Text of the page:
Working hours have been going way up, social benefits way down, and indebtedness is growing enormously. These are real social and economic crises. One way for the powerful to manage these crises is by mobilising the fundamentalist sectors and turning them into an active political force.
Thus the discourse and the focus shift to issues of great concern to the fundamentalists, but of only marginal concern to the people who own and run the society.
In fact, you could take a look at the attitudes of CEOs: they’re what are called liberal. They’re not very different from college professors. And if the population can become obsessed with “evolution theory” and gay rights, that’s fine, so long as the business world is running the social and economic policies with little interference.
After the last election, the business press described the “euphoria” in corporate boardrooms, and it wasn’t because they were against gay marriage. Some were, some weren’t; many of them or their children are gay anyway -- no, what they knew is that it was a free run for business.
And if you can manage that, that’s an achievement; it’s one of the ways the population can be kept under control -- plus inducing fear, which is a standard device.
My impression is that a real shift came with the administration of Jimmy Carter. Pre-Carter, nobody really much cared whether the president was religious.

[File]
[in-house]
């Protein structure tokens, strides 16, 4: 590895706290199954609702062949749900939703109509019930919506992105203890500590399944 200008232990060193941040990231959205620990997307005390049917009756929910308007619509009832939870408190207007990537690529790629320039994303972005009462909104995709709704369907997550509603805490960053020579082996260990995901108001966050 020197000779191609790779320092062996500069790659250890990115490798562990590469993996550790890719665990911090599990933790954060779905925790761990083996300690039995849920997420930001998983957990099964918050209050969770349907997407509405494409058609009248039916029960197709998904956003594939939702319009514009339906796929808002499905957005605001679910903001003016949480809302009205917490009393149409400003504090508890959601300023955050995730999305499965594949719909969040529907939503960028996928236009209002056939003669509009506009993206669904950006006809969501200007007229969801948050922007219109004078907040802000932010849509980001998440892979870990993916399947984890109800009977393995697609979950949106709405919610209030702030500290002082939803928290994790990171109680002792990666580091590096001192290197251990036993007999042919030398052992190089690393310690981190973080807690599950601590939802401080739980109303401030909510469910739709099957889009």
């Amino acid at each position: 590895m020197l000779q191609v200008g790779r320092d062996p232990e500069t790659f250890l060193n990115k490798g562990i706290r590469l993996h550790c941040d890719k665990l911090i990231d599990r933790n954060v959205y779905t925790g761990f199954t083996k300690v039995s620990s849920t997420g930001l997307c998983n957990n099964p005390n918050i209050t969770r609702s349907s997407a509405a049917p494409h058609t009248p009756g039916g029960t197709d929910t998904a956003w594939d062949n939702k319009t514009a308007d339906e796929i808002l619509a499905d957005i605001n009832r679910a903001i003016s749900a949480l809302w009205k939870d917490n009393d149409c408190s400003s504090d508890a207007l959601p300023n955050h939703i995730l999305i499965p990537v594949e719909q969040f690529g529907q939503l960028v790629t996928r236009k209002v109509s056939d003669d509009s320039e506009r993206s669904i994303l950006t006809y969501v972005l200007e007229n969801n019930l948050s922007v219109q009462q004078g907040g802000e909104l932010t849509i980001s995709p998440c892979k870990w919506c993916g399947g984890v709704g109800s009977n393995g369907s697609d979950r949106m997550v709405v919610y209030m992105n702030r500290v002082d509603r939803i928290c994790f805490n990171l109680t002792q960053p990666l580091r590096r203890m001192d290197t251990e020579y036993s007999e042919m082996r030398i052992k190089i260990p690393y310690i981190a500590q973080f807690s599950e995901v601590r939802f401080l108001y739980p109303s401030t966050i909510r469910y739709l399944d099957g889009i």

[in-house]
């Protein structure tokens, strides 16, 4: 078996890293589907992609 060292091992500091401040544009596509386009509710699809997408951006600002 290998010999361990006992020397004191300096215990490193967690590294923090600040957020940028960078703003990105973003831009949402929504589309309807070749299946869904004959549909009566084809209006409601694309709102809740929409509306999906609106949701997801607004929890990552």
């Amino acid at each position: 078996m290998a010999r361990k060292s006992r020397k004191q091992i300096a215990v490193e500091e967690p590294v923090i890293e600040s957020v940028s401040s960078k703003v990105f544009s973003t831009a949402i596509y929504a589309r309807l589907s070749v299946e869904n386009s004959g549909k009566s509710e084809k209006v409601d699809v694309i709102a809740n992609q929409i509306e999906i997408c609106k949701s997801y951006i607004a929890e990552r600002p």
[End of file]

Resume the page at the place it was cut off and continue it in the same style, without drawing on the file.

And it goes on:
But Carter, who was probably sincere, somehow taught party managers that if you put on a pious face, you appeal to a big voting bloc. Since Carter, every presidential candidate has pretended to religious experience.
In any case, it became possible to mobilise religious sentiment, which had always been there, and to turn it into a major political force, into the focus of political discourse, displacing social and economic issues.
Take right now. For most of the population, the major issues are things like exploding healthcare costs. But neither political party wants to deal with that; they’re too much in the pocket of the insurance companies and the financial institutions and so on. So instead they have battles about evolution theory and intelligent design, and they’ll argue about that. Meanwhile, the rich go on their way, running the country.
Stephen Shalom: Perhaps we should clarify terms here. There are some very traditional, religious Muslims who say that “fundamentalism” is an attitude toward religion and that it doesn’t imply that you want to impose it on somebody else. So, according to this view, one shouldn’t use “fundamentalism” as a politically derogatory term.
Chomsky: I think religious Muslims would make that distinction, just as when some Jewish fundamentalists were stopped just before they blew up a mosque, religious Jews dissociated themselves from them. That makes sense.
We’re talking here about the rise and use of fundamentalism as a general phenomenon, across cultures. The correlation between social and economic programmes that cause hardships for most of the population, and the ascendancy of fundamentalism as a core of political debate, is too close to be disregarded.